Goalkeeper Kailen Sheridan travelled to Rio in 2016 as an alternate.

Canada will kick off their Tokyo 2020 journey when they face Japan on July 21 and continue Group E play against Chile on July 24 and Britain on July 27.

(Reporting by Frank Pingue in Toronto, editing by Ed Osmond)

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Which of the Canadians Picked in the 2021 NFL Draft Will Thrive This Season?

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It was a good NFL Draft for Canadian players in 2021.

Some four stars from north of the border were selected by NFL franchises in the free agency pick ‘em, and that is tied as the highest number of Canadians drafted in the 85-year history of the event.

Of course, the hope is that these young talents are more than just filler and roster depth, but can any of the quartet make the breakthrough into the big time?

Here’s a look at which of the NFL’s newest Canadian additions can shine in 2021/22.

Jevon Holland

The defensive back was the number 36 pick in the Draft by the Miami Dolphins, who beat off a number of rivals in the hunt for the Coquitlam native.

A versatile defender, Holland is a former Jim Thorpe Award semi-finalist thanks to his exploits in the NCAA back in 2019 with the University of Oregon.

He sat out the 2020 campaign, but representatives from dozens of NFL teams were in town to watch Holland go through his paces at the Oregon Pro Day.

The 21-year-old is following in the footsteps of his father Robert, who turned out for the Detroit Lions, and he is expected to force his way into the starting line-up at the Dolphins. And, who knows, maybe Holland could go all the way in his first season, with Miami priced at +2500 in the Super Bowl 2022 American football odds.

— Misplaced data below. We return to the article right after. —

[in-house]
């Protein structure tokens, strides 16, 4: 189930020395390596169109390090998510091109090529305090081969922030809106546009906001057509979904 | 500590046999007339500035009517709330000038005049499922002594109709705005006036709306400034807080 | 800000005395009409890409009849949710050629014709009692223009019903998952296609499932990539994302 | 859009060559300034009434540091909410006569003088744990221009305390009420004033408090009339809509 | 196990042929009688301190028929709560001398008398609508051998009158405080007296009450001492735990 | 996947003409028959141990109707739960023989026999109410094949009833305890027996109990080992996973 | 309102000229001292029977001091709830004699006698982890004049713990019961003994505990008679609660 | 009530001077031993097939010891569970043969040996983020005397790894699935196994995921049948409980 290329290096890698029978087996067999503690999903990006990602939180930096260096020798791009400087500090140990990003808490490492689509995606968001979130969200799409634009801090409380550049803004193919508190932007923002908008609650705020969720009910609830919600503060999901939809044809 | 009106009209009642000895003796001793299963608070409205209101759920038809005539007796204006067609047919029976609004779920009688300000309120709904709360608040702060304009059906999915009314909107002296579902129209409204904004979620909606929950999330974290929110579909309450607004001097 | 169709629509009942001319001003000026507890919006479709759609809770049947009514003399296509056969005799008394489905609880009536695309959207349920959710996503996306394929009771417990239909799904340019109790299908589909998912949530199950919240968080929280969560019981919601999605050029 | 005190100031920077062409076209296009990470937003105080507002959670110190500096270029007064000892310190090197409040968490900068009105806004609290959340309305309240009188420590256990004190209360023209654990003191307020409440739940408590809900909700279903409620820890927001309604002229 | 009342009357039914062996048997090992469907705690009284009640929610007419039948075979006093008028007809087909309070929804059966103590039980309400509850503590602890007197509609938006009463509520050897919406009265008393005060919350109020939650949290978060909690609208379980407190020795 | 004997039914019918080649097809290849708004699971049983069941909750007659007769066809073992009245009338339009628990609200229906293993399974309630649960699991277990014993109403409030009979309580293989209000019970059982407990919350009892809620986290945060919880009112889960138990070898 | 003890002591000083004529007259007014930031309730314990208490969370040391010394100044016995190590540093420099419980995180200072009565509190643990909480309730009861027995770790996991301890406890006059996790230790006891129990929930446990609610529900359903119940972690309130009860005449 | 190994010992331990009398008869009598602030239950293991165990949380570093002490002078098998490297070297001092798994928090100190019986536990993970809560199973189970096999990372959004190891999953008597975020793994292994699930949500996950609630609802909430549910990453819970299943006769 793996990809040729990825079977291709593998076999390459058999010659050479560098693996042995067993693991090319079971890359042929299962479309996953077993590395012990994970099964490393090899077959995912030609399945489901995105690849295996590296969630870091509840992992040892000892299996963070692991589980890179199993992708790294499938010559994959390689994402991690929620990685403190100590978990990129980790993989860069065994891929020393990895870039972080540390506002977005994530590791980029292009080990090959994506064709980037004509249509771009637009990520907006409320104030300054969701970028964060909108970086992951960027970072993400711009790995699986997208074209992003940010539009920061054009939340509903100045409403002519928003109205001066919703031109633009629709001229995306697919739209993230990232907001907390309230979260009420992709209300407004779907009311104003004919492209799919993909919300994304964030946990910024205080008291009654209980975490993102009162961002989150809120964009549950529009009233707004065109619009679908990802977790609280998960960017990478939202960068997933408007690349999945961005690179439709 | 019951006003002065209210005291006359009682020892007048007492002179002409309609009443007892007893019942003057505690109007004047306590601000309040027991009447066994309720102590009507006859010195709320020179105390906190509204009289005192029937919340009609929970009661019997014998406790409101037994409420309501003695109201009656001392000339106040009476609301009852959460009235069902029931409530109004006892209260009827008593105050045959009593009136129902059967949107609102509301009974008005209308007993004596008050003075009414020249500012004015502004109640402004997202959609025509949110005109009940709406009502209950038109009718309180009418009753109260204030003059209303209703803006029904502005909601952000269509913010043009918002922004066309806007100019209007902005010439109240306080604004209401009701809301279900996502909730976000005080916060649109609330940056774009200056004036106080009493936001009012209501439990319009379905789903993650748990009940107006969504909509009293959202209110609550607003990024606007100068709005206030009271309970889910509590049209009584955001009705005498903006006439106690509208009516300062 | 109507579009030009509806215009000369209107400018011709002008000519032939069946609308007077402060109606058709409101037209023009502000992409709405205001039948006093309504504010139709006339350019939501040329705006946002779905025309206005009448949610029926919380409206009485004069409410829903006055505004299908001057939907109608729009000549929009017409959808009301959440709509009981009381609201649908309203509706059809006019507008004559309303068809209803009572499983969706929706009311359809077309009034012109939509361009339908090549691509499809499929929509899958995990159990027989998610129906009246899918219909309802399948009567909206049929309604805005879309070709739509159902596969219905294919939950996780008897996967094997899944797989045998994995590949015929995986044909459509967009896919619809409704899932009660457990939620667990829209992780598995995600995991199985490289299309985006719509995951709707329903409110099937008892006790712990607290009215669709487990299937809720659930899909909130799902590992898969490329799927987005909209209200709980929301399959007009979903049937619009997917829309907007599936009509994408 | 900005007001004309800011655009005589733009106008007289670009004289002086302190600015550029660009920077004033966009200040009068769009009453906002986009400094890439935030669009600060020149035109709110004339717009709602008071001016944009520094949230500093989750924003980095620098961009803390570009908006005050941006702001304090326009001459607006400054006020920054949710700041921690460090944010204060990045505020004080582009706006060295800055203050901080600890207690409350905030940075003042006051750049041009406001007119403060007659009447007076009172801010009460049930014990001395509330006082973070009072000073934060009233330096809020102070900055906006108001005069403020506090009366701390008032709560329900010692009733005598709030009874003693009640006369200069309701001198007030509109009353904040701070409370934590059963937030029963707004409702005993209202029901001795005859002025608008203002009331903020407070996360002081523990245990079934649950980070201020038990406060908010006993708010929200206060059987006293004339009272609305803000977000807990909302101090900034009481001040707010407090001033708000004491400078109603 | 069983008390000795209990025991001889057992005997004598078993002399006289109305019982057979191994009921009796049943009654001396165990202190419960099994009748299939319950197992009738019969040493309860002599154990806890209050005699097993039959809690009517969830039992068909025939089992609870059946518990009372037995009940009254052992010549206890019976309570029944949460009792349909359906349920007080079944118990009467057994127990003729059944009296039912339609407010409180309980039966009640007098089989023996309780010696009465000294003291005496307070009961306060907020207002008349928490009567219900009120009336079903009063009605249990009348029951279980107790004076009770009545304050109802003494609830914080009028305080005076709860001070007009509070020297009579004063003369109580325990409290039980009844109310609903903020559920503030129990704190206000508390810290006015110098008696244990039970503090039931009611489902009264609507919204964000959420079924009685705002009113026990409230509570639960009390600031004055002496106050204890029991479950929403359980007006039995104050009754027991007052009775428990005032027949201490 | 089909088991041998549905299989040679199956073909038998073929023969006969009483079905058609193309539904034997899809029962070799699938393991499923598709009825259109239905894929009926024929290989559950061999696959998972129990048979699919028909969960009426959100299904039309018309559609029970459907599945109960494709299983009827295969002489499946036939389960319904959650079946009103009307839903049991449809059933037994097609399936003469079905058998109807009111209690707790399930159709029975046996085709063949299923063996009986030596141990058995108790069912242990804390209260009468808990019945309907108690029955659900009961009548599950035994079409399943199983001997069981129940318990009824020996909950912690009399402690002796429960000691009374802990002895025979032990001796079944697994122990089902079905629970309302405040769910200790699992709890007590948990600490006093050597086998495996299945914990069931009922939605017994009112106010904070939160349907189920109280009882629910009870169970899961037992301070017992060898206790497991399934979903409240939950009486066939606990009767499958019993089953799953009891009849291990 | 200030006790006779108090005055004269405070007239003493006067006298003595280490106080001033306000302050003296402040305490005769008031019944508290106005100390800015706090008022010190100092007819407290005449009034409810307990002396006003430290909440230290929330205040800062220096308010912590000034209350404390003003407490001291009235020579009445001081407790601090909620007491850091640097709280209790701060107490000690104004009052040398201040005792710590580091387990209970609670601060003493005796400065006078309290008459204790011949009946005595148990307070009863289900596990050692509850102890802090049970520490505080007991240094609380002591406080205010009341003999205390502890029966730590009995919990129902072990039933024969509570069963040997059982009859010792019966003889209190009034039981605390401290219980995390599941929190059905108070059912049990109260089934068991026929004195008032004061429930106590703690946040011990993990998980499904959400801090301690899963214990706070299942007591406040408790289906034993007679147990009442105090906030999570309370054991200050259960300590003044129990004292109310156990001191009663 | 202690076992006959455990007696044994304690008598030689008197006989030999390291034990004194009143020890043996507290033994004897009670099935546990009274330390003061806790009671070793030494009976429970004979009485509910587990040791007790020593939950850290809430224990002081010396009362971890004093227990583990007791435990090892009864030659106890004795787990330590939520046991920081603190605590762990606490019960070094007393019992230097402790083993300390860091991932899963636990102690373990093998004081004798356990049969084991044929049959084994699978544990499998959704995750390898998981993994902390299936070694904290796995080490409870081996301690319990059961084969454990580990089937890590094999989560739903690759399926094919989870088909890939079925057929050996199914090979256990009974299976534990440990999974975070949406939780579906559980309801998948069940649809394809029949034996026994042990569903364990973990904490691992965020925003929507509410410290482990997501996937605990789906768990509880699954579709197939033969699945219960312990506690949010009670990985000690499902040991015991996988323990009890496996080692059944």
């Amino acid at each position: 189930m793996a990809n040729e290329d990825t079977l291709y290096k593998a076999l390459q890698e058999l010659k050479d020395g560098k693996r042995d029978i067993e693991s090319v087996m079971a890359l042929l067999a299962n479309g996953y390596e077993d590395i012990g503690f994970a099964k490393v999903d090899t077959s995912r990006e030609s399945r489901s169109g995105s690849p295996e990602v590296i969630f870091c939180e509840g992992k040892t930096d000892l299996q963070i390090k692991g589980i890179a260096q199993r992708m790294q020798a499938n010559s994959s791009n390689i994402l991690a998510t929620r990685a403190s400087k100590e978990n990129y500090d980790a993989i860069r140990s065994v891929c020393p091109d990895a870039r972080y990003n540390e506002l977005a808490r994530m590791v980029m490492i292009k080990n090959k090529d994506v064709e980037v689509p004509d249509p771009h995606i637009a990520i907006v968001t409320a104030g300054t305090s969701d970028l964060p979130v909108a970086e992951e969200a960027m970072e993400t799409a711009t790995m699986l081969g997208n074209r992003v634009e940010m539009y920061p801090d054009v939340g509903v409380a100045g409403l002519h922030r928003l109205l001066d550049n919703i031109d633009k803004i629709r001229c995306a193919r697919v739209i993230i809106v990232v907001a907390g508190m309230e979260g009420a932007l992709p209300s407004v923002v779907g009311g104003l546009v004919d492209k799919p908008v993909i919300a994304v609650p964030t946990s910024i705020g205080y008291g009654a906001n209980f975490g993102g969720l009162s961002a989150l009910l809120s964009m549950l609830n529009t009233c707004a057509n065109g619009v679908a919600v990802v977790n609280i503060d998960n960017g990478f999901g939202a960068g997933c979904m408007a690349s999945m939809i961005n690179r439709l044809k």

Benjamin St-Juste

When you’re six foot three, 205 pounds and still able to run 40 yards in 4.51 seconds, it goes without saying that you have the physical credentials to succeed in the NFL.

Benjamin St-Juste is the man that can, and he will bolster the roster at a Washington Football Team that will be looking to improve upon their playoff showing in 2020.

The 23-year-old may only have been a third-round pick, but he comes with a burgeoning reputation thanks to a successful time at the University of Minnesota. An All-Big Ten special mention in 2019, more than 50 NFL recruitment personnel attended the college’s pro day – largely to catch a glimpse of St-Juste going through his paces.

Both Brian Gutekunst and Jon Robinson made the trip but, in the end, it was Washington who snapped up the powerhouse from the Draft.

Chuba Hubbard

The third Canadian to be drafted in 2021 was Chuba Hubbard, who became the first Canadian running back to be selected from the Draft in 25 years.